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    jag-engr Semper Bufo!
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    Many people do consider their pets a member of their family, but the simple fact of the matter is that they are not family. Your family is human. The delivery man is more closely related to you than your dog. As painful as it would be if your dog were killed, can you imagine how you would feel if you killed a fellow human to protect your dog?

    It is immoral to kill a human who poses no other threat simply to protect an animal.

    Furthermore, even on your own property, you are morally responsible to protect other people from danger. Laws vary on this point by jurisdiction, but you had suggested that we leave legal issues aside. If a person overreacts and shoots a dog that doesn't pose a threat, perhaps he should be punished (and would be in most places) and I would believe he is not fit to carry a gun.
     
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  6. kertap75

    kertap75 EDC Junkie!!!!!

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    I love my dogs and cats, and both my dogs can be over affectionate. But to me people come first. In the scenario you described I wouldn't use deadly force to defend my dog. Myself, my wife, my daughter, or even a complete stranger, but not an animal. If I thought that the person was maliciously trying to harm my dog that would be a different story.
     
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  7. Buckeye Jake

    Buckeye Jake Loaded Pockets

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    Wow ! If they shot my dog just because they could I would make them wish they hadn't . We had a coptard shot a old lab up in in Toledo Oh . There is big lawsuit over it . The old lab lived by the way .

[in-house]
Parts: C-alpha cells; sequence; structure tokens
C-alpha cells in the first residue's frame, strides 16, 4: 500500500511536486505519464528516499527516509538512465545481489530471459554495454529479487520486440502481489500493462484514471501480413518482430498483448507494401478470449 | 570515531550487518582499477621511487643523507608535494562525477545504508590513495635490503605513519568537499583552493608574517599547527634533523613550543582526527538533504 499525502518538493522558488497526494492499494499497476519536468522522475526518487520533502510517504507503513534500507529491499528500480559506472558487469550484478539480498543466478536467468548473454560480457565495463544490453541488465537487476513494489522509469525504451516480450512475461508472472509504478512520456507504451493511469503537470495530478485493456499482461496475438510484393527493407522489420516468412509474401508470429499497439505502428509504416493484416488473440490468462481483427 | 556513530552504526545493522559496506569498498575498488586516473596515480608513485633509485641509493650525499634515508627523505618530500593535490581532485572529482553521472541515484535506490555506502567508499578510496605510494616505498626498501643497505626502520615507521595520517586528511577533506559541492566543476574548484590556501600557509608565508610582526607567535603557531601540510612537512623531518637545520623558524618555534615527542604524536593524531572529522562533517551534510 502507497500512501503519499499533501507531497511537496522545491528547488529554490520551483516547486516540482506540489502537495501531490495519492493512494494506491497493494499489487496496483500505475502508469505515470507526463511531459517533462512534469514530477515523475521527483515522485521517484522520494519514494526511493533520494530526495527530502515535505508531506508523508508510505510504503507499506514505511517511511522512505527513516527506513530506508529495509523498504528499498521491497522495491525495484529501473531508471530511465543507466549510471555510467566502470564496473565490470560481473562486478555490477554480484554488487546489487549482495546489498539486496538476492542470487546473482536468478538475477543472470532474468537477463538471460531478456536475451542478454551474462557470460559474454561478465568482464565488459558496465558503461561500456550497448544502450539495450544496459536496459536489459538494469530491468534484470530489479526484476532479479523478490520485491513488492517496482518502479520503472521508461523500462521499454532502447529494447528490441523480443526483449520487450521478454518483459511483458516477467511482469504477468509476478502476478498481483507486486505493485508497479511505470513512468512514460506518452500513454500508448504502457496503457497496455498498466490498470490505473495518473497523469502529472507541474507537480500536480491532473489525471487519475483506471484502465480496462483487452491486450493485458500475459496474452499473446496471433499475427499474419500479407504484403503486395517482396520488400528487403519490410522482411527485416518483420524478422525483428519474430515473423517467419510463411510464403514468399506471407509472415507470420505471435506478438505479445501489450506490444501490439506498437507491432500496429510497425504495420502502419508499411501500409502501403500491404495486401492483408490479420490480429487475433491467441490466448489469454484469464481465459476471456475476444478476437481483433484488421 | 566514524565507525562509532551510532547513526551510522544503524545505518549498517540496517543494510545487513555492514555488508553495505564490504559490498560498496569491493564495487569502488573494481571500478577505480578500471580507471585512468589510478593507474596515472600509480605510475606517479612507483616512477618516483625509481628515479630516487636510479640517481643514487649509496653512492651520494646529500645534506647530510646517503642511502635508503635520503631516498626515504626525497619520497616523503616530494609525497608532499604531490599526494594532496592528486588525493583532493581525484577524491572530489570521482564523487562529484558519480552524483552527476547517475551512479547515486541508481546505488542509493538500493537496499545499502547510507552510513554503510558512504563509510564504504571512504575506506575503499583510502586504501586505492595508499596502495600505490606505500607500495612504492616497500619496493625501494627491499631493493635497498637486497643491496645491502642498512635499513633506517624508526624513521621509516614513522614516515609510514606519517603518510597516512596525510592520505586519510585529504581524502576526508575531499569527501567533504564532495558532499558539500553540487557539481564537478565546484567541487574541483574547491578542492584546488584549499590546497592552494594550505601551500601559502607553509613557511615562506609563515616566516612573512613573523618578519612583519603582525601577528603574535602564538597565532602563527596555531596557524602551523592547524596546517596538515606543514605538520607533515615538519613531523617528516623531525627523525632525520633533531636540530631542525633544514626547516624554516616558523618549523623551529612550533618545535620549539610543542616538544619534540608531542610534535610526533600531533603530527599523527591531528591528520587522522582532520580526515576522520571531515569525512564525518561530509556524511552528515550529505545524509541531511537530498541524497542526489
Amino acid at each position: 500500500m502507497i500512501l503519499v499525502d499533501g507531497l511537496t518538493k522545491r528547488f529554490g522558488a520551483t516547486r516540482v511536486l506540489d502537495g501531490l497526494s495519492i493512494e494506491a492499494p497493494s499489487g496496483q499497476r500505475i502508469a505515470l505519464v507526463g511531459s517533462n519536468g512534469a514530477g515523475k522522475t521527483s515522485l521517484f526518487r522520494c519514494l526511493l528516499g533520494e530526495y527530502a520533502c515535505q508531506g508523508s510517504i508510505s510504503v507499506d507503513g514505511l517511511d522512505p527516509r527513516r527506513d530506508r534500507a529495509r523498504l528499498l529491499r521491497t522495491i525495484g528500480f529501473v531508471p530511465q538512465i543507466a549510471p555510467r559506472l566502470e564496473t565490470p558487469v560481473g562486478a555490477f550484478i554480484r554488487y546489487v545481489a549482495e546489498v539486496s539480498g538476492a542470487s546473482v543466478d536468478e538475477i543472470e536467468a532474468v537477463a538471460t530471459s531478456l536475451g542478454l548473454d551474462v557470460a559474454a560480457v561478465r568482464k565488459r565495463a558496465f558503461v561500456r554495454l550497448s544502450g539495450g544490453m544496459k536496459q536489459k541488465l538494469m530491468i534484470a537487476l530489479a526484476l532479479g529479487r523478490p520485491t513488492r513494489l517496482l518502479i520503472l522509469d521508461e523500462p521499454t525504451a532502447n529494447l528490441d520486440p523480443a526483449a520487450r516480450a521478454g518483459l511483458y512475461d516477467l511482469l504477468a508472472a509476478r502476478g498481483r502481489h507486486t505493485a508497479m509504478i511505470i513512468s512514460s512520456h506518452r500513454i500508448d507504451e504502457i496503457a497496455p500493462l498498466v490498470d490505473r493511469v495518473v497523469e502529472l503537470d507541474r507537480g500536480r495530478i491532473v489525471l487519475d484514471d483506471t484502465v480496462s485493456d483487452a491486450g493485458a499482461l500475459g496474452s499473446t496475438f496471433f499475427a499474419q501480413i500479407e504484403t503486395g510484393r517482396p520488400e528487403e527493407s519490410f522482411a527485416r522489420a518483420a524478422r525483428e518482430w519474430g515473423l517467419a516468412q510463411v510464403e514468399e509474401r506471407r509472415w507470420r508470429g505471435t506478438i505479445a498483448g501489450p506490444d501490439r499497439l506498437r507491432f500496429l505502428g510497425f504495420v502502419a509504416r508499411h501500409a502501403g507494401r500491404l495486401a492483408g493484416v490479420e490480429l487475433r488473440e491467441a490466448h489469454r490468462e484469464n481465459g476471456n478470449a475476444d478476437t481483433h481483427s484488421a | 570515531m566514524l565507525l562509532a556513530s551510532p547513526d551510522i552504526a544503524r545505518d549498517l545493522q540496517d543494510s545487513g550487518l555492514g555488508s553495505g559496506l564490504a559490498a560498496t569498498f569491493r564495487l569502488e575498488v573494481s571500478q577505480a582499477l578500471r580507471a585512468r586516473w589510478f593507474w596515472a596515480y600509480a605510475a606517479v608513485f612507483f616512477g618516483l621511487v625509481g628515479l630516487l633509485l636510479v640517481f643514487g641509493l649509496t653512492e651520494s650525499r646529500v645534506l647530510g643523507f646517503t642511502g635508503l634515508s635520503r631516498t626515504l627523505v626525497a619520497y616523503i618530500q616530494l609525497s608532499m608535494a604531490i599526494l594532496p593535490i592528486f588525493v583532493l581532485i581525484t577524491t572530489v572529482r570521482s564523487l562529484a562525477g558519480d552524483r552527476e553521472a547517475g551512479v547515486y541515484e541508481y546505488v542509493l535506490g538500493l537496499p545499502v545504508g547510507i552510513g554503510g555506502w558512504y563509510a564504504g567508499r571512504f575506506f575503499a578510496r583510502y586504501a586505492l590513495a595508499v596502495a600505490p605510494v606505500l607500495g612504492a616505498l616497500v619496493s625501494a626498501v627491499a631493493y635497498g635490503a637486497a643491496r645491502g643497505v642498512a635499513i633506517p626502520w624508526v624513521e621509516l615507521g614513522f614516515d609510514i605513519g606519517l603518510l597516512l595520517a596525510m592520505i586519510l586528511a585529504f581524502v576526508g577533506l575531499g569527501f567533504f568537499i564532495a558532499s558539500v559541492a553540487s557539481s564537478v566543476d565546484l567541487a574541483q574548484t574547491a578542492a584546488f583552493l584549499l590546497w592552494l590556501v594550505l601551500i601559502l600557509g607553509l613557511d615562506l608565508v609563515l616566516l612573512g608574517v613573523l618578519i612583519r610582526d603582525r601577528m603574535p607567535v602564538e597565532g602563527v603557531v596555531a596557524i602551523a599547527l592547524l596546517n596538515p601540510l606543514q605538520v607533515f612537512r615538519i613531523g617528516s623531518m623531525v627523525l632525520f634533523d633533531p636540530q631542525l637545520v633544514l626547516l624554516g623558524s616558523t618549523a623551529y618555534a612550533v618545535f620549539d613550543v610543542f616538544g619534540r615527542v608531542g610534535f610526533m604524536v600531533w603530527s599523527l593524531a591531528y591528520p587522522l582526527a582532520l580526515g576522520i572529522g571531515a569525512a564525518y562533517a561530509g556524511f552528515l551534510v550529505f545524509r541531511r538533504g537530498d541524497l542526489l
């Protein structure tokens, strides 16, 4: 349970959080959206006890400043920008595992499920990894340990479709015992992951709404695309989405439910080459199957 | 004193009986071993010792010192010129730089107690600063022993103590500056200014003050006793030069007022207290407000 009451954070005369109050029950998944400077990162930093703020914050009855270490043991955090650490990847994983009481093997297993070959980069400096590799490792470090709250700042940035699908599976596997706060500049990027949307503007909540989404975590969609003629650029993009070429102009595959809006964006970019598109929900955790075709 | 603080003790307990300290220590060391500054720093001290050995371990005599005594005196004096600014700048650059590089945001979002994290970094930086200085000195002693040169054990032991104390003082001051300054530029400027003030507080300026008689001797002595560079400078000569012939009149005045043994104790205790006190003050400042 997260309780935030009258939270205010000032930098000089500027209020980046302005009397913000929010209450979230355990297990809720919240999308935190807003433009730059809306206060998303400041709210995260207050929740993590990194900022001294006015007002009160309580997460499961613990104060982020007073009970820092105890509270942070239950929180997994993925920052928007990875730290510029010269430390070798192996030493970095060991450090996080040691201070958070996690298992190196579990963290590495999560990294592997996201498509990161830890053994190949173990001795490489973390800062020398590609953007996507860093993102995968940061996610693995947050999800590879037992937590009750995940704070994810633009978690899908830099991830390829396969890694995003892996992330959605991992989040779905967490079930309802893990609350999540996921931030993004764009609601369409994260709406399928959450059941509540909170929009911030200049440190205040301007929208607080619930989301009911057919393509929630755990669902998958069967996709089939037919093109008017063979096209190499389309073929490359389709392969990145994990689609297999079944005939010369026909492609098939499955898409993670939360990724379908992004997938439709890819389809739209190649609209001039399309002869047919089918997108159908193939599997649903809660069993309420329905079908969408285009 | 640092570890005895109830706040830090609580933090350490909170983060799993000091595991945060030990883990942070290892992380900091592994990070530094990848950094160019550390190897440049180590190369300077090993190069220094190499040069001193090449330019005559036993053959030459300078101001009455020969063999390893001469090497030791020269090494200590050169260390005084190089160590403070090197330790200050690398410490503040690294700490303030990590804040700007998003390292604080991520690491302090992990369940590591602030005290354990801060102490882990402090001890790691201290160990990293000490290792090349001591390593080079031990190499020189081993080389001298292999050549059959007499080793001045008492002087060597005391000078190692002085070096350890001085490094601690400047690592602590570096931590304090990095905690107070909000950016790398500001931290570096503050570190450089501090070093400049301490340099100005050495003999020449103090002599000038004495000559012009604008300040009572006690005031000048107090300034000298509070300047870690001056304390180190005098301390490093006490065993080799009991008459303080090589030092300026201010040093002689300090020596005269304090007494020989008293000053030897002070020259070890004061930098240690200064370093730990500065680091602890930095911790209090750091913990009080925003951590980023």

Jake
     
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  8. SAKplumber
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    SAKplumber EDC Junkie!!!!!

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    I think some people just walk around lookingg for a reason to use deadly force. If a dog charges at them, its all the reason they need.

    And as much money as people invest spend on their pets I don't think its farfethched to consider defending them.

    However, every situation is different, and will be seen differently by a jury.
     
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  9. moostapha

    moostapha Loaded Pockets

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    So, apparently I am the crazy one. Oh well. I'll just keep doing what I'm doing to prevent it from ever coming up.
     
  10. T.H.Cone

    T.H.Cone I am senor Fluffy, hear me roar

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    I'm sorry, while I'm both pro pet and pro 2A (including the Castle Doctrine), you need to have absolute control over you dog like you do your truck and your kids.
     
  11. T.H.Cone

    T.H.Cone I am senor Fluffy, hear me roar

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    A concept I'm all too familiar with.:p